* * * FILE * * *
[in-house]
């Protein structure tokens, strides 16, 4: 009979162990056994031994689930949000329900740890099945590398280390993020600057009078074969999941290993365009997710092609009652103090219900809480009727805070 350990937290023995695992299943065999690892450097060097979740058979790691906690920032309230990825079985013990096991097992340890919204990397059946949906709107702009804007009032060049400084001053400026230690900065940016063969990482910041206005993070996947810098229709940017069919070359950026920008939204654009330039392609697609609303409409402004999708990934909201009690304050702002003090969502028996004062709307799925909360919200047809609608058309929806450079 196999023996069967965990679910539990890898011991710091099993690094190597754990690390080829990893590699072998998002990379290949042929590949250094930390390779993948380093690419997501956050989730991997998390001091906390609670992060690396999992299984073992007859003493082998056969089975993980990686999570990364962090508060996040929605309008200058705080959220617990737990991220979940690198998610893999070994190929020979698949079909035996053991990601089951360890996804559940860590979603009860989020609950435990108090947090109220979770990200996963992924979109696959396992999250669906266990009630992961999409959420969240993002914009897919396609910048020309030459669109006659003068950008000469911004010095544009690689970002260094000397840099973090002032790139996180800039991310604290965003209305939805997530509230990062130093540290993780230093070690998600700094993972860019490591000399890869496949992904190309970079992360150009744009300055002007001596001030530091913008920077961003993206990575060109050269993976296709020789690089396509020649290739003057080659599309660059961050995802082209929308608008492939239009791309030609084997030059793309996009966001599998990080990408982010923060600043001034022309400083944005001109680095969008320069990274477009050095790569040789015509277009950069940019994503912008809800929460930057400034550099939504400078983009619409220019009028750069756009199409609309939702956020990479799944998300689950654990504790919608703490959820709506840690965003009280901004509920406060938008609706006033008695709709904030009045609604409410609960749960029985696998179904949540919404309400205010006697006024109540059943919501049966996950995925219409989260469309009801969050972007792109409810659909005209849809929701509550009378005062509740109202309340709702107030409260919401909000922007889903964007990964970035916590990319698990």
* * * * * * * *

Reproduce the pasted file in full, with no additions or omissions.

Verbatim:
[in-house]
């Protein structure tokens, strides 16, 4: 009979162990056994031994689930949000329900740890099945590398280390993020600057009078074969999941290993365009997710092609009652103090219900809480009727805070 350990937290023995695992299943065999690892450097060097979740058979790691906690920032309230990825079985013990096991097992340890919204990397059946949906709107702009804007009032060049400084001053400026230690900065940016063969990482910041206005993070996947810098229709940017069919070359950026920008939204654009330039392609697609609303409409402004999708990934909201009690304050702002003090969502028996004062709307799925909360919200047809609608058309929806450079 196999023996069967965990679910539990890898011991710091099993690094190597754990690390080829990893590699072998998002990379290949042929590949250094930390390779993948380093690419997501956050989730991997998390001091906390609670992060690396999992299984073992007859003493082998056969089975993980990686999570990364962090508060996040929605309008200058705080959220617990737990991220979940690198998610893999070994190929020979698949079909035996053991990601089951360890996804559940860590979603009860989020609950435990108090947090109220979770990200996963992924979109696959396992999250669906266990009630992961999409959420969240993002914009897919396609910048020309030459669109006659003068950008000469911004010095544009690689970002260094000397840099973090002032790139996180800039991310604290965003209305939805997530509230990062130093540290993780230093070690998600700094993972860019490591000399890869496949992904190309970079992360150009744009300055002007001596001030530091913008920077961003993206990575060109050269993976296709020789690089396509020649290739003057080659599309660059961050995802082209929308608008492939239009791309030609084997030059793309996009966001599998990080990408982010923060600043001034022309400083944005001109680095969008320069990274477009050095790569040789015509277009950069940019994503912008809800929460930057400034550099939504400078983009619409220019009028750069756009199409609309939702956020990479799944998300689950654990504790919608703490959820709506840690965003009280901004509920406060938008609706006033008695709709904030009045609604409410609960749960029985696998179904949540919404309400205010006697006024109540059943919501049966996950995925219409989260469309009801969050972007792109409810659909005209849809929701509550009378005062509740109202309340709702107030409260919401909000922007889903964007990964970035916590990319698990």